Shadow Creek is a Tom Fazio design owned by MGM and does not look like it belongs in Las Vegas. With myriad water hazards and a topography that belies its location, this won't really feel like desert golf.
"What (Fazio has) done on this property is spectacular," Mickelson said. "This course has always rated one of the highest in the world. It's a perfect spot for us. We were able to bring this event to Las Vegas is play it on a world-class golf course. The score will be relevant to conditions and wind and temperature, but I think we both have it in mind that this is a sprint and not a marathon. We're not playing four days; we're playing one. We've got to come out and fire. There is a lot of risk-reward here, a lot of water, a lot of trouble, but there is also a lot of the birdies opportunities.
"I think the person that wins is probably going to shoot 7- or 8-under par, but could very well be a lot less based on the conditions."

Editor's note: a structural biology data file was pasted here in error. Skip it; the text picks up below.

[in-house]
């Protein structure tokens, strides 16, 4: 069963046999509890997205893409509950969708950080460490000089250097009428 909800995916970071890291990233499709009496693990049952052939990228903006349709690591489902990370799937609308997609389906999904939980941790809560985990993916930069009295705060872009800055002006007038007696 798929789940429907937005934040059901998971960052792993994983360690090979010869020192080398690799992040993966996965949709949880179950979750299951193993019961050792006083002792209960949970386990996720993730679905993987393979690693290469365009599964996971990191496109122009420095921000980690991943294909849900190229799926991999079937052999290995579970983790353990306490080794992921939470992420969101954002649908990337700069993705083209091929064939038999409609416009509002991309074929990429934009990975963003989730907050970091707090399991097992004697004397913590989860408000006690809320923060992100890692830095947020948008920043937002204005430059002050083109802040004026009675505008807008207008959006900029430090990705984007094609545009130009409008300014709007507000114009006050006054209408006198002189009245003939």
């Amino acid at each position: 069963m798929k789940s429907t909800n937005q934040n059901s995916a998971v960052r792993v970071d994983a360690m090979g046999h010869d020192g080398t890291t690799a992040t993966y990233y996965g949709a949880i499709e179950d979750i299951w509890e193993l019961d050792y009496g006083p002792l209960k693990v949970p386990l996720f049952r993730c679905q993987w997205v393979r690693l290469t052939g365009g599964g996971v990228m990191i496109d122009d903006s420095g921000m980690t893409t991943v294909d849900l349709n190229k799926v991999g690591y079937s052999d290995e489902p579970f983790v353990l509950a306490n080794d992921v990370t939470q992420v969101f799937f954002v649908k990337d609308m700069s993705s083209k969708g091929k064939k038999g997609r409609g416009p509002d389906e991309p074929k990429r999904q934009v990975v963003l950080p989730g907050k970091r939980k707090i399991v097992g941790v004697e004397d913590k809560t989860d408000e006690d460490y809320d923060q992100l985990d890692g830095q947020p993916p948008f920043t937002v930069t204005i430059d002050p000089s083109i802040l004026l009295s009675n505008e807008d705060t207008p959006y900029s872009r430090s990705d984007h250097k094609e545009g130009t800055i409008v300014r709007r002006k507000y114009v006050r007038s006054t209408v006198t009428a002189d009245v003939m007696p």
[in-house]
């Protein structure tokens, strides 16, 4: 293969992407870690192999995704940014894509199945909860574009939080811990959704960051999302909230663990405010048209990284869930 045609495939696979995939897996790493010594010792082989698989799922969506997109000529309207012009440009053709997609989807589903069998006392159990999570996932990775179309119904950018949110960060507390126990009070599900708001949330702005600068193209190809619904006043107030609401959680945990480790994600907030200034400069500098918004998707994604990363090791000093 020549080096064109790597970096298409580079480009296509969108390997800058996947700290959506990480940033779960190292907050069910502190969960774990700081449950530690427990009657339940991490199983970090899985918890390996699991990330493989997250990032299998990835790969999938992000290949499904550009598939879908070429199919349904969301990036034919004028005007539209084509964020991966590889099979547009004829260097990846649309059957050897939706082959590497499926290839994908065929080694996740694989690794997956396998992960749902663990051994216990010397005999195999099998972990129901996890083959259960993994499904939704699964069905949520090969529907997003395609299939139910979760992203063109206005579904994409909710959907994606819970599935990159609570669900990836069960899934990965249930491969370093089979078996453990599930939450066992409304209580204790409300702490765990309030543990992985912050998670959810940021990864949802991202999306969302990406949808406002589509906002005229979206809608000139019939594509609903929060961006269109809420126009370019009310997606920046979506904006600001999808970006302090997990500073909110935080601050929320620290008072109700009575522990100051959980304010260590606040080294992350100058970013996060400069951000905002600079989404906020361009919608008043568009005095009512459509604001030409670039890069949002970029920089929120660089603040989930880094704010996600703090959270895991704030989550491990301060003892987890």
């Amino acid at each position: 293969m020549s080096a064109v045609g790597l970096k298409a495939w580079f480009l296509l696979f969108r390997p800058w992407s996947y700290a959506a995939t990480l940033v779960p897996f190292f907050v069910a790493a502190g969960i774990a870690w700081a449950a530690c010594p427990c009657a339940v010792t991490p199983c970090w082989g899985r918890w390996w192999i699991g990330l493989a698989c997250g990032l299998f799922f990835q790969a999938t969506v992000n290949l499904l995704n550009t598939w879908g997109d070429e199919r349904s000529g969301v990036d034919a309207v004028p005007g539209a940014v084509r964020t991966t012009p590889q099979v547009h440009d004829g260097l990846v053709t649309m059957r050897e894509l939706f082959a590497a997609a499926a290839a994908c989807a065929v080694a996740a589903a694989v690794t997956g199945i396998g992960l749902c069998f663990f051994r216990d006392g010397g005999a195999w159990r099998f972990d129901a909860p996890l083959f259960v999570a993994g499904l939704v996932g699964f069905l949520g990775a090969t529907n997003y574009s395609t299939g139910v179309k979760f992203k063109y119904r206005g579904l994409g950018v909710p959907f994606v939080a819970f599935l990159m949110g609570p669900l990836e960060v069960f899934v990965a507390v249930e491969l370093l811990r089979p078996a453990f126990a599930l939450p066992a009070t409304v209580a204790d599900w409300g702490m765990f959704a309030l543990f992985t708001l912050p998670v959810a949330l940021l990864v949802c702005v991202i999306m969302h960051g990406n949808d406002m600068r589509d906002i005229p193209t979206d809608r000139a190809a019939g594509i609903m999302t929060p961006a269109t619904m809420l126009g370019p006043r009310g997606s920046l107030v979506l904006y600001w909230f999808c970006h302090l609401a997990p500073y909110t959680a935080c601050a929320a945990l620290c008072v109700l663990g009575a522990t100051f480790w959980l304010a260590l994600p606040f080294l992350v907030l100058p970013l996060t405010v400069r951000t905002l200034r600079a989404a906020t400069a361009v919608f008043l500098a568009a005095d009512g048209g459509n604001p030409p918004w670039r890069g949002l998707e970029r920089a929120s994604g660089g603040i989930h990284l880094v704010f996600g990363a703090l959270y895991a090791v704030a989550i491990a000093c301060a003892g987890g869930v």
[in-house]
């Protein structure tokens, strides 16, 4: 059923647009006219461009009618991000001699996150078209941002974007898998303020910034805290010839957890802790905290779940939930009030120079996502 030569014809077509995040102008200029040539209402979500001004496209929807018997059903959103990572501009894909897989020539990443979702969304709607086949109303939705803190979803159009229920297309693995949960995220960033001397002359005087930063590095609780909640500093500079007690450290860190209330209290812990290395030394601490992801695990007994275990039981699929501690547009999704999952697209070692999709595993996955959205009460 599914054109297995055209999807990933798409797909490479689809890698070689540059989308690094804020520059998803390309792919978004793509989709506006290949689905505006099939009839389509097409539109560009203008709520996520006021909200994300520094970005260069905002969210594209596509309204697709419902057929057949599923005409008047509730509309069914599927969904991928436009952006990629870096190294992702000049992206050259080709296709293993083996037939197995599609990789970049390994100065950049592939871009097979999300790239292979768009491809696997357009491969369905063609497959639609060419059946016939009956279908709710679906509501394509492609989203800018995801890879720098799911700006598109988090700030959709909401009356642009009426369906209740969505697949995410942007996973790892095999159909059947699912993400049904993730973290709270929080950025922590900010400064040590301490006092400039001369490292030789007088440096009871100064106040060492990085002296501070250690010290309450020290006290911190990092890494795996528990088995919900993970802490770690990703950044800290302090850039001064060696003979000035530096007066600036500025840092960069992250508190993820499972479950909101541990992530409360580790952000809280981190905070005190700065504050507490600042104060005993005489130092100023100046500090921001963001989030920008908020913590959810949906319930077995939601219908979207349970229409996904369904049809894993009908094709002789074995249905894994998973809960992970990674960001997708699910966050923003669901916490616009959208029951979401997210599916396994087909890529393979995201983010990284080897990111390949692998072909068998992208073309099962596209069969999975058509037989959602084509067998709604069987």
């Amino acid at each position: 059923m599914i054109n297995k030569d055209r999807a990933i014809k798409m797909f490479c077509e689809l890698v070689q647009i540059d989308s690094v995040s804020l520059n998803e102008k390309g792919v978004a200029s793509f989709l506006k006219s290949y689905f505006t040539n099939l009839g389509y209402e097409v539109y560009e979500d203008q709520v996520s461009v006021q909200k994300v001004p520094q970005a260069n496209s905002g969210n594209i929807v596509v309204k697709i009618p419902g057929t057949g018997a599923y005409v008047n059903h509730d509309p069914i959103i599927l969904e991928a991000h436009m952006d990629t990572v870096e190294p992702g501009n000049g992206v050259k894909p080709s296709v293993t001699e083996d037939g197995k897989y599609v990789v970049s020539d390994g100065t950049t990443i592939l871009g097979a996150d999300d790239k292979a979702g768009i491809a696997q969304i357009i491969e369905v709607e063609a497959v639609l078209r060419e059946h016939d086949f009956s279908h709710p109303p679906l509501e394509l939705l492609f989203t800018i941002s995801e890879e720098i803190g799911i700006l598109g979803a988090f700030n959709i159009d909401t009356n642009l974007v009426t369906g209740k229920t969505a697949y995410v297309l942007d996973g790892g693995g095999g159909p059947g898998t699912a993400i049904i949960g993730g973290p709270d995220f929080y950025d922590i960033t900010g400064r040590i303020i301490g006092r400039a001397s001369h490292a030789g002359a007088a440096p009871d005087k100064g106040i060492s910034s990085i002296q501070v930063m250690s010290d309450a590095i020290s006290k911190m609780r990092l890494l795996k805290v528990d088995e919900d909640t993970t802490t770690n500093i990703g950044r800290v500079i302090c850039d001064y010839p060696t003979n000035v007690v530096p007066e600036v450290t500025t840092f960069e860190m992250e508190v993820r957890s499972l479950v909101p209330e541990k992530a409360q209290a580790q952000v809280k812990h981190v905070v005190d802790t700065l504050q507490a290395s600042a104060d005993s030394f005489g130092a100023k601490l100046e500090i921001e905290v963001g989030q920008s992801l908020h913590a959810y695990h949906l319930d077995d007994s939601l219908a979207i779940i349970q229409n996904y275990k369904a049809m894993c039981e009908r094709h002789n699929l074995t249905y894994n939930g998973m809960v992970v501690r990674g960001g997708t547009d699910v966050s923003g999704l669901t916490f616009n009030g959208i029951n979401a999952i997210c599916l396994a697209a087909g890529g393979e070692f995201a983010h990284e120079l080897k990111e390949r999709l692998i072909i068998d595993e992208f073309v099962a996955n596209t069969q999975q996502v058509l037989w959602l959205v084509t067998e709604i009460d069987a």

No tickets were sold to the event so everybody viewing.
There has been a lot of speculation that this event is simply the beginning of a years-long franchise that only Woods (and Mickelson) could carry. I'm fascinated that idea and everything that could unfold in the future. Many questions remain and the future will be largely defined by how many PPV buys this gets. For all the numbers we'll see on Friday on our televisions, that one remains the most important.
"We're hopeful that this provides an insight into the sport that is a glimpse into the future where people want more," Mickelson said. "If that happens, great. We very well could have some more. If people don't like it or want it, then it's probably a one and done. I think it's a unique, special opportunity to see sides of athletes and sports performance you've been craving as a viewer and haven't had a chance to see. I think it's going to be well received."
Which golfing legend earns bragging rights and a hefty $9 million prize on Friday? And what critical stat gives one player a huge edge? Visit SportsLine now to see who you can bank on to win Phil vs. Tiger, all from the model that nailed the winners of four golf majors, and find out.